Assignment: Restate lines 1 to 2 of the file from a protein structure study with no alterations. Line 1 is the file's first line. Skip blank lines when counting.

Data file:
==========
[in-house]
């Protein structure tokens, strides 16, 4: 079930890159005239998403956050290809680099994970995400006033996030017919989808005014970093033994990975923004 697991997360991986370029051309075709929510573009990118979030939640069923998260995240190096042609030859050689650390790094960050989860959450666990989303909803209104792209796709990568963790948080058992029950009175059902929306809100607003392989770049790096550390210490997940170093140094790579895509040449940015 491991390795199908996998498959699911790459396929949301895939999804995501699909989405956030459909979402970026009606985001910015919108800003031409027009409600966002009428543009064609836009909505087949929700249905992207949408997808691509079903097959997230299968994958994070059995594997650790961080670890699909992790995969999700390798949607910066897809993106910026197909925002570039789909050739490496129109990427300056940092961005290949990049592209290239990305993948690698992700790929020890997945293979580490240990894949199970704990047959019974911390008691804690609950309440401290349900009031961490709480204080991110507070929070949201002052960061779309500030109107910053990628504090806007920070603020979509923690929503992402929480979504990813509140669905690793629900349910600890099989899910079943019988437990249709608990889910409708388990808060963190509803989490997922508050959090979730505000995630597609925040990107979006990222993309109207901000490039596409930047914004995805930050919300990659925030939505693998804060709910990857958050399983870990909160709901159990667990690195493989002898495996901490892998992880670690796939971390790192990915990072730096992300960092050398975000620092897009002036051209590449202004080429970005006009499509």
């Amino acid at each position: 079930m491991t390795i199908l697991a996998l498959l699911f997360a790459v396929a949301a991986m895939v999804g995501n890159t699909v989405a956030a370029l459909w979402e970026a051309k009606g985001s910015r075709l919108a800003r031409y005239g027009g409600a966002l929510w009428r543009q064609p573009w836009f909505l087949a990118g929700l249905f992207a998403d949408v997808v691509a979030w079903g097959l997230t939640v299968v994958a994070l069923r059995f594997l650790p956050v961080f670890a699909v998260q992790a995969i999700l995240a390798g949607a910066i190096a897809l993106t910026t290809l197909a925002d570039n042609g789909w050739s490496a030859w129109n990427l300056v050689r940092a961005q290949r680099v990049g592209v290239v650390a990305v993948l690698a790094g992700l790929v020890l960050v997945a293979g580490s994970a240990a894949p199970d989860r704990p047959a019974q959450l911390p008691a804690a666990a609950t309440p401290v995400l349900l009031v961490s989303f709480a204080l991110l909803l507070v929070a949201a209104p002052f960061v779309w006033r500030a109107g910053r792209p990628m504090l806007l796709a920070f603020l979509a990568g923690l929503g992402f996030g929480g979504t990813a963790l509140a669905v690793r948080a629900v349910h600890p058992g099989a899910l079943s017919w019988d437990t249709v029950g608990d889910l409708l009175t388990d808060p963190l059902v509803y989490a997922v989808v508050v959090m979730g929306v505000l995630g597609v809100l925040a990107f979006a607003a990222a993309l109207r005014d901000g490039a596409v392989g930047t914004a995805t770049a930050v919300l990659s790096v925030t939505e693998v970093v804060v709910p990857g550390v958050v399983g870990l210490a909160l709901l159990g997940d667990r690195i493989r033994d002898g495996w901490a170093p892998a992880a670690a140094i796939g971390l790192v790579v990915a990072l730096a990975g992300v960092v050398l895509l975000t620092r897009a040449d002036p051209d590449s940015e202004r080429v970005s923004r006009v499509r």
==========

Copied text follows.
[in-house]
């Protein structure tokens, strides 16, 4: 079930890159005239998403956050290809680099994970995400006033996030017919989808005014970093033994990975923004 697991997360991986370029051309075709929510573009990118979030939640069923998260995240190096042609030859050689650390790094960050989860959450666990989303909803209104792209796709990568963790948080058992029950009175059902929306809100607003392989770049790096550390210490997940170093140094790579895509040449940015 491991390795199908996998498959699911790459396929949301895939999804995501699909989405956030459909979402970026009606985001910015919108800003031409027009409600966002009428543009064609836009909505087949929700249905992207949408997808691509079903097959997230299968994958994070059995594997650790961080670890699909992790995969999700390798949607910066897809993106910026197909925002570039789909050739490496129109990427300056940092961005290949990049592209290239990305993948690698992700790929020890997945293979580490240990894949199970704990047959019974911390008691804690609950309440401290349900009031961490709480204080991110507070929070949201002052960061779309500030109107910053990628504090806007920070603020979509923690929503992402929480979504990813509140669905690793629900349910600890099989899910079943019988437990249709608990889910409708388990808060963190509803989490997922508050959090979730505000995630597609925040990107979006990222993309109207901000490039596409930047914004995805930050919300990659925030939505693998804060709910990857958050399983870990909160709901159990667990690195493989002898495996901490892998992880670690796939971390790192990915990072730096992300960092050398975000620092897009002036051209590449202004080429970005006009499509």